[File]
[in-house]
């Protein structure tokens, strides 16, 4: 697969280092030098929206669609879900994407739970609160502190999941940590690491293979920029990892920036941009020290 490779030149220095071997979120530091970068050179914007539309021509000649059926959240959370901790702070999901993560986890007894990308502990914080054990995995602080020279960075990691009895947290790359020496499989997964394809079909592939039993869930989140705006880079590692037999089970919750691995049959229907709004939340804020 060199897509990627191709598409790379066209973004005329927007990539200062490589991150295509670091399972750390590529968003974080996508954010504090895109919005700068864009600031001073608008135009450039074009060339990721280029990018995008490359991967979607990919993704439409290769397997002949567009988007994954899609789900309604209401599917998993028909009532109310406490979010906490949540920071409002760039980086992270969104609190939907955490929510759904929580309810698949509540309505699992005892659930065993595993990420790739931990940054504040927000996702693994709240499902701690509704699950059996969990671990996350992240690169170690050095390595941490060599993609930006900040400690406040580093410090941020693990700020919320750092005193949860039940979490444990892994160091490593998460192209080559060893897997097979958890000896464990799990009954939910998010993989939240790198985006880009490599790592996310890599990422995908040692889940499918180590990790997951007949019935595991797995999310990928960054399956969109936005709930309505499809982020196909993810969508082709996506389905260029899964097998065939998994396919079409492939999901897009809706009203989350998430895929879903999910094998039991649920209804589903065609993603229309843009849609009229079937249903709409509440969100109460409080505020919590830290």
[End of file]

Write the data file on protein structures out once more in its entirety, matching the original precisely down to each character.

[in-house]
């Protein structure tokens, strides 16, 4: 697969280092030098929206669609879900994407739970609160502190999941940590690491293979920029990892920036941009020290 490779030149220095071997979120530091970068050179914007539309021509000649059926959240959370901790702070999901993560986890007894990308502990914080054990995995602080020279960075990691009895947290790359020496499989997964394809079909592939039993869930989140705006880079590692037999089970919750691995049959229907709004939340804020 060199897509990627191709598409790379066209973004005329927007990539200062490589991150295509670091399972750390590529968003974080996508954010504090895109919005700068864009600031001073608008135009450039074009060339990721280029990018995008490359991967979607990919993704439409290769397997002949567009988007994954899609789900309604209401599917998993028909009532109310406490979010906490949540920071409002760039980086992270969104609190939907955490929510759904929580309810698949509540309505699992005892659930065993595993990420790739931990940054504040927000996702693994709240499902701690509704699950059996969990671990996350992240690169170690050095390595941490060599993609930006900040400690406040580093410090941020693990700020919320750092005193949860039940979490444990892994160091490593998460192209080559060893897997097979958890000896464990799990009954939910998010993989939240790198985006880009490599790592996310890599990422995908040692889940499918180590990790997951007949019935595991797995999310990928960054399956969109936005709930309505499809982020196909993810969508082709996506389905260029899964097998065939998994396919079409492939999901897009809706009203989350998430895929879903999910094998039991649920209804589903065609993603229309843009849609009229079937249903709409509440969100109460409080505020919590830290």